DCF, which oversees the care of 34,000 neglected or abused children, has been under fire since December, when it was revealed that Jeremiah Oliver, a 5-year-old in the agency’s care, had gone missing. Officials later acknowledged that his case worker had not visited his home for seven months, though a supervisor had entered false reports, saying the home was clean though no one had been there.

The governor said he is “heartsick” over the loss of Jeremiah Oliver and “outraged” that the case workers charged with protecting him were not doing so. He noted, however, that he has fired the three workers directly involved in the case. He has also called for more resources, better technology, and an independent review of the agency’s policies, social worker caseloads, and licensing rules.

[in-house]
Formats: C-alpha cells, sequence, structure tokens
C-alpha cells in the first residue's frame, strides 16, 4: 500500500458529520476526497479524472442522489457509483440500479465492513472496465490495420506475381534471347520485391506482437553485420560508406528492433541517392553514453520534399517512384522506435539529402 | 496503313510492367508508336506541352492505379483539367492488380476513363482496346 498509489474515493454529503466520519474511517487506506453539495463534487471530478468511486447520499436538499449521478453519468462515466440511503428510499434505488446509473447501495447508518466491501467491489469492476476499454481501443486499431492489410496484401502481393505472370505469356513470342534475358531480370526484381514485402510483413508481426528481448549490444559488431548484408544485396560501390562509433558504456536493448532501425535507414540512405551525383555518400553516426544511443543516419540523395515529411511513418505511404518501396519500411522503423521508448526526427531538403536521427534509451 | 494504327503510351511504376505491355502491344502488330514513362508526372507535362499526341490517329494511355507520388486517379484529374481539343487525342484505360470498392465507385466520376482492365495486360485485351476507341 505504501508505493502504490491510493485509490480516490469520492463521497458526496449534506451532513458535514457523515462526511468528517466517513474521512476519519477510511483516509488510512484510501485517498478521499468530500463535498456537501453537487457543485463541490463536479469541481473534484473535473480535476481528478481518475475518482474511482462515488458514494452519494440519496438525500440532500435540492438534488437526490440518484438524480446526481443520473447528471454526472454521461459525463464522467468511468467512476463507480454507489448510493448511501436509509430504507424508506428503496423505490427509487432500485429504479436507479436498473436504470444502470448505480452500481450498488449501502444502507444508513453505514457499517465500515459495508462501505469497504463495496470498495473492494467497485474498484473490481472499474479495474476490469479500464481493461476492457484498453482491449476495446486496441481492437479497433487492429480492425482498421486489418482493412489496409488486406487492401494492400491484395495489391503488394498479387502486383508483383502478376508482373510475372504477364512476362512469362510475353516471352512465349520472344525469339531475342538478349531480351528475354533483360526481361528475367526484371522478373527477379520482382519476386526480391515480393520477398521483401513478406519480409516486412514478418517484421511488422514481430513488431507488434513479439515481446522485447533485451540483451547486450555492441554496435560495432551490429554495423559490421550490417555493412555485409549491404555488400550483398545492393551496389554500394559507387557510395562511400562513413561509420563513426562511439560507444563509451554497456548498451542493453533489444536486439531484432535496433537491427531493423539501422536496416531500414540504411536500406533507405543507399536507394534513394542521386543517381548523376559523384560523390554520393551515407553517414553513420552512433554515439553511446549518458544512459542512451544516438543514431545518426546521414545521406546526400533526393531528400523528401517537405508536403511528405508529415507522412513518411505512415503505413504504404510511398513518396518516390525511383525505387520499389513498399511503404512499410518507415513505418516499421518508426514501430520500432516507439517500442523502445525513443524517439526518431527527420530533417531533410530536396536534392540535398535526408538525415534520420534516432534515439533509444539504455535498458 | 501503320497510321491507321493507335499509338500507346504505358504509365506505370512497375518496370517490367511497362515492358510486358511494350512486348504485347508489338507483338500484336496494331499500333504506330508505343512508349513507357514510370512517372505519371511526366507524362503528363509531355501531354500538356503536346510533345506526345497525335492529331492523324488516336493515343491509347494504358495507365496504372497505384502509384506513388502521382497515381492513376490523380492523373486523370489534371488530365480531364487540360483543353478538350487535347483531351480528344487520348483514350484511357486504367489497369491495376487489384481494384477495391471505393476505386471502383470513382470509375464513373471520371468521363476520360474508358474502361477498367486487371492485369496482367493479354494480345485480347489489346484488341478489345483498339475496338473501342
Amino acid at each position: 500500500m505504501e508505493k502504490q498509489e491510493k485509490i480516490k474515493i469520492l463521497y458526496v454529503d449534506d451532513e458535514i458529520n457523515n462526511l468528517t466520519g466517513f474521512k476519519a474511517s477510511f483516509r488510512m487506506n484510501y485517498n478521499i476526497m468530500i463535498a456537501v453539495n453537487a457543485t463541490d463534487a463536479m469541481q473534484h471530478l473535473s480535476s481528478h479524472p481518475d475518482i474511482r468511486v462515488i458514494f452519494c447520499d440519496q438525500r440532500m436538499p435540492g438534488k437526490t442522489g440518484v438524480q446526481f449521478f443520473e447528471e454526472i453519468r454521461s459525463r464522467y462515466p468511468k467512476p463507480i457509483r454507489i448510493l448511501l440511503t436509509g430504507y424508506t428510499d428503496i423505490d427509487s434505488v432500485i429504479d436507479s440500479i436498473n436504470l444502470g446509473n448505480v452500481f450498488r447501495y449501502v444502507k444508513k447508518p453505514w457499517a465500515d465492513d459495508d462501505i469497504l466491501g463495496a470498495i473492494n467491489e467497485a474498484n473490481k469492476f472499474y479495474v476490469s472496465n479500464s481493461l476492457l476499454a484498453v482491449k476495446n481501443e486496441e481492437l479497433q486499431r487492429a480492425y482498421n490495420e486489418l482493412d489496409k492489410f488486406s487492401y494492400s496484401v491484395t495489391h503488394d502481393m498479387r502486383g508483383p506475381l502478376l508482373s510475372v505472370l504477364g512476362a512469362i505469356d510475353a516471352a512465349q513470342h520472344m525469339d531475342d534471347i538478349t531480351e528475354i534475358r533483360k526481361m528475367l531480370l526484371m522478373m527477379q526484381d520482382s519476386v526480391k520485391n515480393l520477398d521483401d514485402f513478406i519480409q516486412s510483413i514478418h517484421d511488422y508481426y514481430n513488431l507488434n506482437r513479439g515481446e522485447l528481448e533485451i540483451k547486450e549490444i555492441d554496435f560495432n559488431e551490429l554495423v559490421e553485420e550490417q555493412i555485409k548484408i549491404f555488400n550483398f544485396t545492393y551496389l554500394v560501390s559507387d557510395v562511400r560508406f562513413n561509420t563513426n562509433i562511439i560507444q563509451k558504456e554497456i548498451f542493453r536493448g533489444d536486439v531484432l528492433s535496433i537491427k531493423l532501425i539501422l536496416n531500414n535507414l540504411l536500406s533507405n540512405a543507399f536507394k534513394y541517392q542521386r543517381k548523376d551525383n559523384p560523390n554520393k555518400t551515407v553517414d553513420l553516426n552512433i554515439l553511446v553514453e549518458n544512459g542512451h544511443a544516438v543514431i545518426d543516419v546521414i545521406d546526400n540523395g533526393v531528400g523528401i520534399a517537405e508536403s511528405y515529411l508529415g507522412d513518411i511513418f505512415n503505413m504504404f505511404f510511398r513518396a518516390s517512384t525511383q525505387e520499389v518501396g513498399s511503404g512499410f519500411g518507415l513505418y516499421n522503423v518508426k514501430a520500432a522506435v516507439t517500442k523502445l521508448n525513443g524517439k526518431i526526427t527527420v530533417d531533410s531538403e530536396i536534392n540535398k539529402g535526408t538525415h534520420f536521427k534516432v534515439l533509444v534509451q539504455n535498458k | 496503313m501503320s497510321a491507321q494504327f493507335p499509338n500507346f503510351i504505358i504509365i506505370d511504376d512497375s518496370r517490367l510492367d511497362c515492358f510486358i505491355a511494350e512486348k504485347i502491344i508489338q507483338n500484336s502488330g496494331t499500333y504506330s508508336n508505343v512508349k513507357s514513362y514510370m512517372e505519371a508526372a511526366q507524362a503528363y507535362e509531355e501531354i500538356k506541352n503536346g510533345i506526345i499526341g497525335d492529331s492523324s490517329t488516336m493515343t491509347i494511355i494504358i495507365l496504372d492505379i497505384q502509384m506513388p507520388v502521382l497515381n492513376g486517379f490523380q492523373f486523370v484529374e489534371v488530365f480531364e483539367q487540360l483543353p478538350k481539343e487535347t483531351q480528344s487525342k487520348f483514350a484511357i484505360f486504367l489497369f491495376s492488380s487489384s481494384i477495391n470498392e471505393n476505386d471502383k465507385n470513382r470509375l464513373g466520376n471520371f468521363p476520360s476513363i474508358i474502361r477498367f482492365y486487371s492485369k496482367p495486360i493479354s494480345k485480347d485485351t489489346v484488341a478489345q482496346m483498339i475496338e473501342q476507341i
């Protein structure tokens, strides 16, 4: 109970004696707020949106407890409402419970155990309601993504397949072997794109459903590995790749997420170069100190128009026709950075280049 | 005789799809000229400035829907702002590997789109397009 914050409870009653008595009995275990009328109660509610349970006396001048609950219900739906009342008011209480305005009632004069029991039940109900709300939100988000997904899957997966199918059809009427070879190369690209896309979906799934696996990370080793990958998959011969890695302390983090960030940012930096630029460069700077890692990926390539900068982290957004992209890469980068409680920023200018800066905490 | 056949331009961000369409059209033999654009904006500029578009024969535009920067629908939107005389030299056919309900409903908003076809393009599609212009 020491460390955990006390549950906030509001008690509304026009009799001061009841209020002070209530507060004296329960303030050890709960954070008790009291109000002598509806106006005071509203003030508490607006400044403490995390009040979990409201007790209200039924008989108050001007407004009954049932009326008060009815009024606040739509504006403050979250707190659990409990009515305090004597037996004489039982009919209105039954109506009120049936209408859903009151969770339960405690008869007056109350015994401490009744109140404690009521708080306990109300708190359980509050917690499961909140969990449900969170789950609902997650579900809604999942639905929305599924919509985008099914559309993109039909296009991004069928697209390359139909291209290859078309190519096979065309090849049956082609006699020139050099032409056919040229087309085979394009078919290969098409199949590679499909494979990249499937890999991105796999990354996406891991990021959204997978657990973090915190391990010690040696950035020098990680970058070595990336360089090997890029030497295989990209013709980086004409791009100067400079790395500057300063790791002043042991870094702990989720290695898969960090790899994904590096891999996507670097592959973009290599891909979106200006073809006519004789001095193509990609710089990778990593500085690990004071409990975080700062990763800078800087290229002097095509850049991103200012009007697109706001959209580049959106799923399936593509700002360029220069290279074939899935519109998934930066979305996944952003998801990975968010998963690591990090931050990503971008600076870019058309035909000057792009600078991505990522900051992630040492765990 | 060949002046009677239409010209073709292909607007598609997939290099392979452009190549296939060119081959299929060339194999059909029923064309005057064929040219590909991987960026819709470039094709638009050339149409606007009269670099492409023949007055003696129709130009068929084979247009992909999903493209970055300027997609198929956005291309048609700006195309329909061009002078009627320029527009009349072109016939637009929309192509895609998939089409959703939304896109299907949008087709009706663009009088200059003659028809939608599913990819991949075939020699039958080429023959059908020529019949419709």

He said he would rather be involved in problem-solving than in firings — a move he considers “more about the theater of public life.”

“Let’s hold accountable the people who are accountable,” Patrick said. “Let’s not trash everybody because they work in an agency, frankly, where hundreds of miracles are performed every week.”

Patrick said he meets with his Cabinet members weekly, speaks with many of them more regularly than that, and since the crises erupted with the health connector website and with DCF, he has been speaking with those agency heads every day.

But he is not a micromanager, he makes clear.

“I’ve got 351 cities and towns and 35,000 people who work in the executive branch — a whole lot of things to cover,” Patrick said. “I get a good team. I delegate a lot.”

Several political observers described the governor’s trademark loyalty and optimism as a double-edged sword.

“I think one of the jobs of the government is to reassure us when our state is having problems and he’s very good at that,” said Berry. “He’s not looking for scapegoats. All of those are appealing things. But you have to couple that with keeping your nose to the grindstone.”